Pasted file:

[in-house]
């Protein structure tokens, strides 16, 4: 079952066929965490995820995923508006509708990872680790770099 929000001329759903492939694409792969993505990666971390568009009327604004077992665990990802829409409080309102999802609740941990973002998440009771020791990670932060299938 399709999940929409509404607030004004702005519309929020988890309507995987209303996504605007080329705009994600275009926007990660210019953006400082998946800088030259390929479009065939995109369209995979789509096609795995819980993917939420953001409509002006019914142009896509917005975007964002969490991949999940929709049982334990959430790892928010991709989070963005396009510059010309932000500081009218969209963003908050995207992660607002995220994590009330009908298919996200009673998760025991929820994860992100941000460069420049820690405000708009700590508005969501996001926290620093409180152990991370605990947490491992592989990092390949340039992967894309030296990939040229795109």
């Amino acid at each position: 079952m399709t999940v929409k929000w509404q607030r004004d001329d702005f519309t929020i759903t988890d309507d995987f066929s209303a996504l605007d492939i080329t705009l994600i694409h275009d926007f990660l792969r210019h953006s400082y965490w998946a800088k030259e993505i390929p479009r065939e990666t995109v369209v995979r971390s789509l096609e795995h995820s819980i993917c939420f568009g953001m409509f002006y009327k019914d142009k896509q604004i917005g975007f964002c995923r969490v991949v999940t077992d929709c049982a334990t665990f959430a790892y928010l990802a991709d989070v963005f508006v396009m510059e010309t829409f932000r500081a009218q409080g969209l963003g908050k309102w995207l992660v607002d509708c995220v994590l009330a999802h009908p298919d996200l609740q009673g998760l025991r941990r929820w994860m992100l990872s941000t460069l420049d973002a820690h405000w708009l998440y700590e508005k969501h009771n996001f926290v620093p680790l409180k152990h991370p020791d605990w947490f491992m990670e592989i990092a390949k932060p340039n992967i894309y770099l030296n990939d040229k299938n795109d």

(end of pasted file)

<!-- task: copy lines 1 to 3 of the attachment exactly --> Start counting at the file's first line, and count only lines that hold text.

[in-house]
């Protein structure tokens, strides 16, 4: 079952066929965490995820995923508006509708990872680790770099 929000001329759903492939694409792969993505990666971390568009009327604004077992665990990802829409409080309102999802609740941990973002998440009771020791990670932060299938 399709999940929409509404607030004004702005519309929020988890309507995987209303996504605007080329705009994600275009926007990660210019953006400082998946800088030259390929479009065939995109369209995979789509096609795995819980993917939420953001409509002006019914142009896509917005975007964002969490991949999940929709049982334990959430790892928010991709989070963005396009510059010309932000500081009218969209963003908050995207992660607002995220994590009330009908298919996200009673998760025991929820994860992100941000460069420049820690405000708009700590508005969501996001926290620093409180152990991370605990947490491992592989990092390949340039992967894309030296990939040229795109």
């Amino acid at each position: 079952m399709t999940v929409k929000w509404q607030r004004d001329d702005f519309t929020i759903t988890d309507d995987f066929s209303a996504l605007d492939i080329t705009l994600i694409h275009d926007f990660l792969r210019h953006s400082y965490w998946a800088k030259e993505i390929p479009r065939e990666t995109v369209v995979r971390s789509l096609e795995h995820s819980i993917c939420f568009g953001m409509f002006y009327k019914d142009k896509q604004i917005g975007f964002c995923r969490v991949v999940t077992d929709c049982a334990t665990f959430a790892y928010l990802a991709d989070v963005f508006v396009m510059e010309t829409f932000r500081a009218q409080g969209l963003g908050k309102w995207l992660v607002d509708c995220v994590l009330a999802h009908p298919d996200l609740q009673g998760l025991r941990r929820w994860m992100l990872s941000t460069l420049d973002a820690h405000w708009l998440y700590e508005k969501h009771n996001f926290v620093p680790l409180k152990h991370p020791d605990w947490f491992m990670e592989i990092a390949k932060p340039n992967i894309y770099l030296n990939d040229k299938n795109d």